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Plot It Yourself Mass Market Paperback – December 1, 1985


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Product Details

  • Mass Market Paperback: 208 pages
  • Publisher: Crimeline (December 1, 1985)
  • Language: English
  • ISBN-10: 0553253638
  • ISBN-13: 978-0553253634
  • Product Dimensions: 4.2 x 0.6 x 6.9 inches
  • Shipping Weight: 3.2 ounces
  • Average Customer Review: 4.2 out of 5 stars  See all reviews (33 customer reviews)
  • Amazon Best Sellers Rank: #468,074 in Books (See Top 100 in Books)

Editorial Reviews

From AudioFile

What's not to like about a Nero Wolfe mystery? The mysteries are short, cleverly plotted, well paced, and, if you're an audiobook listener, wonderfully read by Michael Pritchard. In this breezy title, Nero Wolfe, aided by his faithful employee, Archie, exposes an extortion plot involving plagiarism and catches a cold-blooded killer. Michael Pritchard has read nearly 20 books in Stout's series and has mastered Wolfe's deep, meditative voice and Archie's spry, chipper voice, as well as those of a host of other characters we recognize from one recording to the next. Listen to this tape simply for the fun of it! D.L.G. © AudioFile 2003, Portland, Maine-- Copyright © AudioFile, Portland, Maine --This text refers to an out of print or unavailable edition of this title.

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Customer Reviews

Loved the TV shows love the books even more.
elisia conrardy
Wolfe studies the plagiarized manuscripts and concludes, from style and syntax, that they were all written by the same person.
Ohioan
Nero Wolfe at his best in another Archie and Nero first class mystery.
Schnauzerbark

Most Helpful Customer Reviews

13 of 13 people found the following review helpful By A Customer on April 20, 2003
Format: Audio Cassette
This is later Nero Wolfe, written in the 50s, filled with references to the Eisenhower administration. And this is noteworthy because I've always found the later Wolfe adventures lacking in charm and energy. Not this one. Archie finds himself in the publishing world, helping Wolfe sort out scandals, plagarism and murder. The setting is unique, the plot is engaging, Wolfe is his familiar old idiosyncratic self, and Archie is as witty a narrator as you could ask for. I was pleasantly surprised and delighted by this work.
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13 of 14 people found the following review helpful By Michele L. Worley on November 10, 2002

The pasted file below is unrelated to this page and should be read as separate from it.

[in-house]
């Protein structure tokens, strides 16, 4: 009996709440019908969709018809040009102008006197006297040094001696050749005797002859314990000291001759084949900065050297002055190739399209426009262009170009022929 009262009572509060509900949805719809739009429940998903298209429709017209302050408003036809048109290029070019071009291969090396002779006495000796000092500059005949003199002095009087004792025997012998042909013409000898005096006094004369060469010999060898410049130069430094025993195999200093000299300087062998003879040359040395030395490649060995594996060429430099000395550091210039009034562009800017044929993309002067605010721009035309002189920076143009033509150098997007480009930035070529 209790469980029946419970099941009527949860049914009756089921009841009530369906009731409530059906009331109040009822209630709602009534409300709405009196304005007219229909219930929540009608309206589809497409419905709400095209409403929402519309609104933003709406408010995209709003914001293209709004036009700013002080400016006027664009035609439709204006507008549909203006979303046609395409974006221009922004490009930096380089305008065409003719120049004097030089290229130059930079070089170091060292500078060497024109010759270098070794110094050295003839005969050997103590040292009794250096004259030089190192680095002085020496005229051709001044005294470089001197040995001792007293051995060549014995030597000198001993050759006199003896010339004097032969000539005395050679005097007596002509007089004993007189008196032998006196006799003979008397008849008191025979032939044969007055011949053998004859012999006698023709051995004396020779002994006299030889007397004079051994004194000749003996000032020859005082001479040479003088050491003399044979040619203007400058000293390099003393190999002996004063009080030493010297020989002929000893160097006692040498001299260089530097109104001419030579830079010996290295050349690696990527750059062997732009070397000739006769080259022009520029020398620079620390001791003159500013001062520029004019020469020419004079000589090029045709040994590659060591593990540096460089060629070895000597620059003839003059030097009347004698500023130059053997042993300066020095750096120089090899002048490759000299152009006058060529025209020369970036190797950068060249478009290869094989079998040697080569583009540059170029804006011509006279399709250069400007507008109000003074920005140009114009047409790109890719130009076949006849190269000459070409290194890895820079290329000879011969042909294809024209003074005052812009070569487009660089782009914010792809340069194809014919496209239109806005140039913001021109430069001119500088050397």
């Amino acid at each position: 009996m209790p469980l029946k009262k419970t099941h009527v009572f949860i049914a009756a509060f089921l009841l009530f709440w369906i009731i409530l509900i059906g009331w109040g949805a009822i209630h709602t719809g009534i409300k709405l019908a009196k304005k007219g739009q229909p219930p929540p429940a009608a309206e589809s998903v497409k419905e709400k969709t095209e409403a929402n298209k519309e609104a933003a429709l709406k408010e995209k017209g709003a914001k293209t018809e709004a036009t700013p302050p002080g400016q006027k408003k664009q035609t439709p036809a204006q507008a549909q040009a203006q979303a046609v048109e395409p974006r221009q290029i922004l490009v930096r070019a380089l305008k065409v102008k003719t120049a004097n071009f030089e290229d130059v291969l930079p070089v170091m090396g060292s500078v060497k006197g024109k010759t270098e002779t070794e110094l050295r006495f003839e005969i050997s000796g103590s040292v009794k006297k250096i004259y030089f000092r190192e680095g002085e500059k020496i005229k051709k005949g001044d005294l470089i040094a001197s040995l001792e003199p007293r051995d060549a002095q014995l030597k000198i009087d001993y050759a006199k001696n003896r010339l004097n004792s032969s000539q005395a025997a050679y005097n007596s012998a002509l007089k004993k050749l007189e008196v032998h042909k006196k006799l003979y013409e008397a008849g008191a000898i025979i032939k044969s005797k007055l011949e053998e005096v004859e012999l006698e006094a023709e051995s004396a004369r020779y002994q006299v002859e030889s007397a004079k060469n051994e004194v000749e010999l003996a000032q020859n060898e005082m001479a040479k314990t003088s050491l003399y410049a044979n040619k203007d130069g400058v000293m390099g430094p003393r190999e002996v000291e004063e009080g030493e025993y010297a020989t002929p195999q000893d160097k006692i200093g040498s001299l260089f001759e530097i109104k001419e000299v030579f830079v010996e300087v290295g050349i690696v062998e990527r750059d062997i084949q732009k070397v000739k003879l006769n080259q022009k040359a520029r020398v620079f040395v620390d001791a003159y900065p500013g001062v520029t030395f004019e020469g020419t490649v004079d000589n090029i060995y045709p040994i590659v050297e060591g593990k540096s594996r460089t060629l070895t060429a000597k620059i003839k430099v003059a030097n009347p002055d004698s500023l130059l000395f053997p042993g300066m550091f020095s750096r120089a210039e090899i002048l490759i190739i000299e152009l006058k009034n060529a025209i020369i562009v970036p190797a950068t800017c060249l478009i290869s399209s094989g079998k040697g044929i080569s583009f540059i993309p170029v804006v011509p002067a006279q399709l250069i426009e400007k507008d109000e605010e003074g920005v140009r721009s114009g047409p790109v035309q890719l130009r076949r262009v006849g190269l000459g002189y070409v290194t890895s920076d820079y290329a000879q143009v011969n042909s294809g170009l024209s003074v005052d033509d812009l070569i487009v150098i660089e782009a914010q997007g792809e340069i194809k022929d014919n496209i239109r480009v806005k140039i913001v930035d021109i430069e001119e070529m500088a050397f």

Format: Mass Market Paperback
Archie Goodwin (with his endless battles with the forces of crime, law, and Nero Wolfe) is the chief joy of a Wolfe novel. In this instance, a case of wholesale plagiarism turns into murder, and while there are flaws in the handling of the supporting players and in some details of the investigation, we're given a few spectacular bouts of Wolfe-temperament in compensation, and some clever touches in the construction of the crimes.

In the past 4 years, starting in February 1955, four unsuccessful authors have accused 5 bestsellers of plagiarism, usually settling out of court. Amy Wynn's new bestseller, her first, is now a target, and the BPA (Book Publishers of America) and NAAD (National Association of Authors & Dramatists) have had enough. A joint committee, including some of the victim authors, has approached Wolfe, who accepts partly because Philip Harvey, the chair, wrote a book rating an A. (Archie opens the story explaining how he gauges Wolfe's opinion of a book.) You'll note that I don't name all the committee members; most are stage props, even those relevant to the investigation. Wolfe doesn't pep things up with opinions of their work.

Alice Porter's manuscript was found by a cleaning woman in Ellen Sturdevant's summer home. Simon Jacobs' 'What's Mine Is Yours' was sent to Echols' agent long before Echols' story came out, but nobody can prove whether the forgotten original tallies with the version brandished by Jacobs after the fact. After Marjorie Lippin's case, Jane Ogilvy's manuscript was found in her attic. (Ms. Lippin's heirs not only fought the suit, but demanded an autopsy, striking out on both.